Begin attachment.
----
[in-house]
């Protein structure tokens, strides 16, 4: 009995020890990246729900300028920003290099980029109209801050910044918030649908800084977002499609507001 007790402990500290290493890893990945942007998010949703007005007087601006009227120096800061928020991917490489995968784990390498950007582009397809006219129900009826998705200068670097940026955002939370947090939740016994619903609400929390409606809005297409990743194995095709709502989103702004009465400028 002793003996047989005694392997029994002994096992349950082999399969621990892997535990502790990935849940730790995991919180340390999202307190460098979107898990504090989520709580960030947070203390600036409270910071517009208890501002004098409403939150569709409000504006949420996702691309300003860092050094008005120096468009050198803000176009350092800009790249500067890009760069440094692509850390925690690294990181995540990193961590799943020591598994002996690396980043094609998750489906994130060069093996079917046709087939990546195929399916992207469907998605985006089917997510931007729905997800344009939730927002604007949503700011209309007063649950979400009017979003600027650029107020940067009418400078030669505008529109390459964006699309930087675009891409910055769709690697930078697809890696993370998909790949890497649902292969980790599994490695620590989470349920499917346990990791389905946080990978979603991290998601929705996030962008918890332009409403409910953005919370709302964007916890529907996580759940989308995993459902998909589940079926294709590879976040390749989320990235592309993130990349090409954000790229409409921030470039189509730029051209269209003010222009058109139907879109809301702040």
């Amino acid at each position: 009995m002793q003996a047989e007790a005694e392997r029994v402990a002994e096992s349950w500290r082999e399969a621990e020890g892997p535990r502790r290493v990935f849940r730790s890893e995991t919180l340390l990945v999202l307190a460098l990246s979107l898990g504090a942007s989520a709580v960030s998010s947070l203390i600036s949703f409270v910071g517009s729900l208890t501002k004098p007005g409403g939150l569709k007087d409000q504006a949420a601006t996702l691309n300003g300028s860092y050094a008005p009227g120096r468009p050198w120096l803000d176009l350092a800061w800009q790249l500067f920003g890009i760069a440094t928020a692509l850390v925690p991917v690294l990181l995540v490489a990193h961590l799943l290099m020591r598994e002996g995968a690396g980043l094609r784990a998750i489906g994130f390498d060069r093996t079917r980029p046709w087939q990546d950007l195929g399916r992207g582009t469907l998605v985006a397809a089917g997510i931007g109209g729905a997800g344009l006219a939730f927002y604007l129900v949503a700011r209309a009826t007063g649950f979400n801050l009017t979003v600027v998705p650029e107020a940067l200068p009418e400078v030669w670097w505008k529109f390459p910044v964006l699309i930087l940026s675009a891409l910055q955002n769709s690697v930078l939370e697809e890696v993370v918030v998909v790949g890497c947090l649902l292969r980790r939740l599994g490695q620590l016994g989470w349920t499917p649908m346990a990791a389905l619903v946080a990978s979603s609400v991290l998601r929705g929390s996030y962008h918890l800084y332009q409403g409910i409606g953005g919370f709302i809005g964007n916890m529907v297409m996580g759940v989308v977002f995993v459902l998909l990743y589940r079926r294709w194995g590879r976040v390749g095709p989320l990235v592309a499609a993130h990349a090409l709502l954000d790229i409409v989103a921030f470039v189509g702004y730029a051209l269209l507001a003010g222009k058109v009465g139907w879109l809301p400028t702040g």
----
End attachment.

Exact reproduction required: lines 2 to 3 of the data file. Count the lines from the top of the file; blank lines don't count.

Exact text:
């Protein structure tokens, strides 16, 4: 009995020890990246729900300028920003290099980029109209801050910044918030649908800084977002499609507001 007790402990500290290493890893990945942007998010949703007005007087601006009227120096800061928020991917490489995968784990390498950007582009397809006219129900009826998705200068670097940026955002939370947090939740016994619903609400929390409606809005297409990743194995095709709502989103702004009465400028 002793003996047989005694392997029994002994096992349950082999399969621990892997535990502790990935849940730790995991919180340390999202307190460098979107898990504090989520709580960030947070203390600036409270910071517009208890501002004098409403939150569709409000504006949420996702691309300003860092050094008005120096468009050198803000176009350092800009790249500067890009760069440094692509850390925690690294990181995540990193961590799943020591598994002996690396980043094609998750489906994130060069093996079917046709087939990546195929399916992207469907998605985006089917997510931007729905997800344009939730927002604007949503700011209309007063649950979400009017979003600027650029107020940067009418400078030669505008529109390459964006699309930087675009891409910055769709690697930078697809890696993370998909790949890497649902292969980790599994490695620590989470349920499917346990990791389905946080990978979603991290998601929705996030962008918890332009409403409910953005919370709302964007916890529907996580759940989308995993459902998909589940079926294709590879976040390749989320990235592309993130990349090409954000790229409409921030470039189509730029051209269209003010222009058109139907879109809301702040």
């Amino acid at each position: 009995m002793q003996a047989e007790a005694e392997r029994v402990a002994e096992s349950w500290r082999e399969a621990e020890g892997p535990r502790r290493v990935f849940r730790s890893e995991t919180l340390l990945v999202l307190a460098l990246s979107l898990g504090a942007s989520a709580v960030s998010s947070l203390i600036s949703f409270v910071g517009s729900l208890t501002k004098p007005g409403g939150l569709k007087d409000q504006a949420a601006t996702l691309n300003g300028s860092y050094a008005p009227g120096r468009p050198w120096l803000d176009l350092a800061w800009q790249l500067f920003g890009i760069a440094t928020a692509l850390v925690p991917v690294l990181l995540v490489a990193h961590l799943l290099m020591r598994e002996g995968a690396g980043l094609r784990a998750i489906g994130f390498d060069r093996t079917r980029p046709w087939q990546d950007l195929g399916r992207g582009t469907l998605v985006a397809a089917g997510i931007g109209g729905a997800g344009l006219a939730f927002y604007l129900v949503a700011r209309a009826t007063g649950f979400n801050l009017t979003v600027v998705p650029e107020a940067l200068p009418e400078v030669w670097w505008k529109f390459p910044v964006l699309i930087l940026s675009a891409l910055q955002n769709s690697v930078l939370e697809e890696v993370v918030v998909v790949g890497c947090l649902l292969r980790r939740l599994g490695q620590l016994g989470w349920t499917p649908m346990a990791a389905l619903v946080a990978s979603s609400v991290l998601r929705g929390s996030y962008h918890l800084y332009q409403g409910i409606g953005g919370f709302i809005g964007n916890m529907v297409m996580g759940v989308v977002f995993v459902l998909l990743y589940r079926r294709w194995g590879r976040v390749g095709p989320l990235v592309a499609a993130h990349a090409l709502l954000d790229i409409v989103a921030f470039v189509g702004y730029a051209l269209l507001a003010g222009k058109v009465g139907w879109l809301p400028t702040g």